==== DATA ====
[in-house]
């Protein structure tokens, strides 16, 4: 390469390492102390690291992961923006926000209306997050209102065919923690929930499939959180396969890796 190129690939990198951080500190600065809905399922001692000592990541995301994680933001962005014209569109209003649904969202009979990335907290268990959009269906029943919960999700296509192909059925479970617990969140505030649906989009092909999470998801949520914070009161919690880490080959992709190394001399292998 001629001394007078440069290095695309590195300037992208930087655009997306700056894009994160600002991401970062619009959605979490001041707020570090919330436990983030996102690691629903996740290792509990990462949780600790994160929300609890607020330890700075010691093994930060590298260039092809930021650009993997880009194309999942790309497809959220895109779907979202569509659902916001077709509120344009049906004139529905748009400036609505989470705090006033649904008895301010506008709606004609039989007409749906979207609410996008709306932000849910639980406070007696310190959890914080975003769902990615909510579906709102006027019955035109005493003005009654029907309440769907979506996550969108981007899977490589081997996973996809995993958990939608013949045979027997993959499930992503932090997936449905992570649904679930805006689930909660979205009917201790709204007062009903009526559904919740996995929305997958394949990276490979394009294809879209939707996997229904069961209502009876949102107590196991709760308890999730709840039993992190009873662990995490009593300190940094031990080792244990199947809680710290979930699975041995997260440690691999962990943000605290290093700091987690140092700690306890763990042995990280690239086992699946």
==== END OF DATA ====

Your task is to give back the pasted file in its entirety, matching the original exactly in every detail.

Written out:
[in-house]
């Protein structure tokens, strides 16, 4: 390469390492102390690291992961923006926000209306997050209102065919923690929930499939959180396969890796 190129690939990198951080500190600065809905399922001692000592990541995301994680933001962005014209569109209003649904969202009979990335907290268990959009269906029943919960999700296509192909059925479970617990969140505030649906989009092909999470998801949520914070009161919690880490080959992709190394001399292998 001629001394007078440069290095695309590195300037992208930087655009997306700056894009994160600002991401970062619009959605979490001041707020570090919330436990983030996102690691629903996740290792509990990462949780600790994160929300609890607020330890700075010691093994930060590298260039092809930021650009993997880009194309999942790309497809959220895109779907979202569509659902916001077709509120344009049906004139529905748009400036609505989470705090006033649904008895301010506008709606004609039989007409749906979207609410996008709306932000849910639980406070007696310190959890914080975003769902990615909510579906709102006027019955035109005493003005009654029907309440769907979506996550969108981007899977490589081997996973996809995993958990939608013949045979027997993959499930992503932090997936449905992570649904679930805006689930909660979205009917201790709204007062009903009526559904919740996995929305997958394949990276490979394009294809879209939707996997229904069961209502009876949102107590196991709760308890999730709840039993992190009873662990995490009593300190940094031990080792244990199947809680710290979930699975041995997260440690691999962990943000605290290093700091987690140092700690306890763990042995990280690239086992699946």